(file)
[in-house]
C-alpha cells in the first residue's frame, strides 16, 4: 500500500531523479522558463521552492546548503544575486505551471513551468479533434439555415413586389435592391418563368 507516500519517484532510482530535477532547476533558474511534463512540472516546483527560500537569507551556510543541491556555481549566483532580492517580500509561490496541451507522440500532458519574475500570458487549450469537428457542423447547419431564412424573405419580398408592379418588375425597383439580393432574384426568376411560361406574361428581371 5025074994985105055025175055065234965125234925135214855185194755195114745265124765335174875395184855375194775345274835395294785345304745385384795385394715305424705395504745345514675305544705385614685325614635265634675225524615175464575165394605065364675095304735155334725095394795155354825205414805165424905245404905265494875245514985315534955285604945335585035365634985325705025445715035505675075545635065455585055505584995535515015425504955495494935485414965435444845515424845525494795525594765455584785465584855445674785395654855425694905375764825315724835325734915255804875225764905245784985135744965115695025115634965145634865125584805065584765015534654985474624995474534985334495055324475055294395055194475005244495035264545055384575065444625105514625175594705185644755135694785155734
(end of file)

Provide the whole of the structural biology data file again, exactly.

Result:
[in-house]
C-alpha cells in the first residue's frame, strides 16, 4: 500500500531523479522558463521552492546548503544575486505551471513551468479533434439555415413586389435592391418563368 507516500519517484532510482530535477532547476533558474511534463512540472516546483527560500537569507551556510543541491556555481549566483532580492517580500509561490496541451507522440500532458519574475500570458487549450469537428457542423447547419431564412424573405419580398408592379418588375425597383439580393432574384426568376411560361406574361428581371 5025074994985105055025175055065234965125234925135214855185194755195114745265124765335174875395184855375194775345274835395294785345304745385384795385394715305424705395504745345514675305544705385614685325614635265634675225524615175464575165394605065364675095304735155334725095394795155354825205414805165424905245404905265494875245514985315534955285604945335585035365634985325705025445715035505675075545635065455585055505584995535515015425504955495494935485414965435444845515424845525494795525594765455584785465584855445674785395654855425694905375764825315724835325734915255804875225764905245784985135744965115695025115634965145634865125584805065584765015534654985474624995474534985334495055324475055294395055194475005244495035264545055384575065444625105514625175594705185644755135694785155734